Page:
by FIONA LALLY
It’s Friday night and the sound of a live band filters up from the basement of the Bethnal Green Working Men’s Club. It sits on Pollard Row, a lonely bastion of late-night life in a largely residential area. Spanning the length of the building’s right wall is a giant yellow flower, which, the barman claims, was painted by Banksy.
The atmosphere is intimate. A couple of hipsters play table tennis under the black-and-white sneer of a Sid Vicious poster. The surfaces are mostly linoleum or leatherette, and broken clocks crowd the shelves and walls. Although the interior is retro, everyone at the bar looks under 30.
“It’s a popular venue, especially at the weekends, and there’s a mostly young crowd. It’s comfy and people are always nice,” said Mike Meyers, an old-timer from Spitalfields who occasionally visits the Club.
“The Bethnal Green Working Men’s Club is lucky to have two floors. The downstairs is used by the members and the upstairs is used by artists,” said Warren Dent, the event organiser at the Club.
According to its website, it hosts “regular social events each week; from racy, cultural or refined to mostly wild, unhinged good times”.
Opened in 1887, the Bethnal Green Working Men’s Club is an example of how such clubs have moved with the times. Dent took it over with Charlotte West-Williams, now the Club’s creative director, when it was on the verge of closing.
There have been working men’s clubs in the UK for 155 years. The Clubs and Institutes Union (CIU), founded in London in 1862, helped establish many around the country. They wanted working men to have a place to go where they could meet friends, play games and read newspapers after work. As the years passed they opened their doors to female members and became strongholds in local communities.
“My earliest memories include memories of the club. It played a huge role in my family’s life, in fact the life of much of the local community on the post-war estate where we lived,” said Ruth Cherrington, founder of www.clubhistorians.co.uk, a website that documents the history of working men’s clubs. Her local club was the Canley Social in Coventry.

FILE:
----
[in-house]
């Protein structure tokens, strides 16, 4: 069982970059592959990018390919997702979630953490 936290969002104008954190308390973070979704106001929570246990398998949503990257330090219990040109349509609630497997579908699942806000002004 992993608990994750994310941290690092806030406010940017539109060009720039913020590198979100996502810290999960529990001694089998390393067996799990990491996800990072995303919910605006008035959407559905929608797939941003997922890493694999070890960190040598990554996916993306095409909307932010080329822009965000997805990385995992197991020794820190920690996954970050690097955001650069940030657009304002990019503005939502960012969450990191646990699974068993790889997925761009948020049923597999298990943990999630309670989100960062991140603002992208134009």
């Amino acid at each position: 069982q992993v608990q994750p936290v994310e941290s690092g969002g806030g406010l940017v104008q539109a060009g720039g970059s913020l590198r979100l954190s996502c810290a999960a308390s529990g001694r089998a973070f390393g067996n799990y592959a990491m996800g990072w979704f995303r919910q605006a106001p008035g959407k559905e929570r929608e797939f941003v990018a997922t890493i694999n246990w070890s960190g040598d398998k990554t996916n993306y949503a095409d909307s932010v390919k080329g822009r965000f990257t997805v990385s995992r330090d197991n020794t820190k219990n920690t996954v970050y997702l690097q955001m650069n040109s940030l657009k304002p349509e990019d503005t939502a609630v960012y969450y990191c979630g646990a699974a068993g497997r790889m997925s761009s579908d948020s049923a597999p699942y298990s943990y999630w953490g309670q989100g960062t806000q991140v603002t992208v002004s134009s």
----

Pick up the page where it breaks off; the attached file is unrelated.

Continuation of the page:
From the 1970s onwards, however, working men’s clubs became less popular. This was partly due to people’s changing interests, and partly because of new legislation such as the smoking ban.
Nowadays, working men’s clubs face competition on multiple fronts. “The Internet and the distractions of the online world have resulted in fewer people using working men’s clubs for entertainment purposes,” explained Cherrington. “I still feel some clubs will survive and the more people that recognise we need to have some community venues, the better,” she said.
“Working men’s clubs certainly still exist, but they don’t serve the same purpose. Mostly people go to them for the cheap alcohol these days,” said historian Keith Flett.
“The distractions of the online world have resulted in fewer people using working men’s clubs for entertainment”.
While some of the more traditional working men’s clubs remain open – including the beautifully preserved Mildmay Club in north London, sometimes used for film sets – many are struggling.
Back in Bethnal Green, though, the good times are still rolling. Although there was some antagonism at first between those that use the Club’s upstairs and the people in the downstairs pub, in the end “people are just people, they just got used to it,” said Dent.
Photos by Huw Poraj-Wilcyznski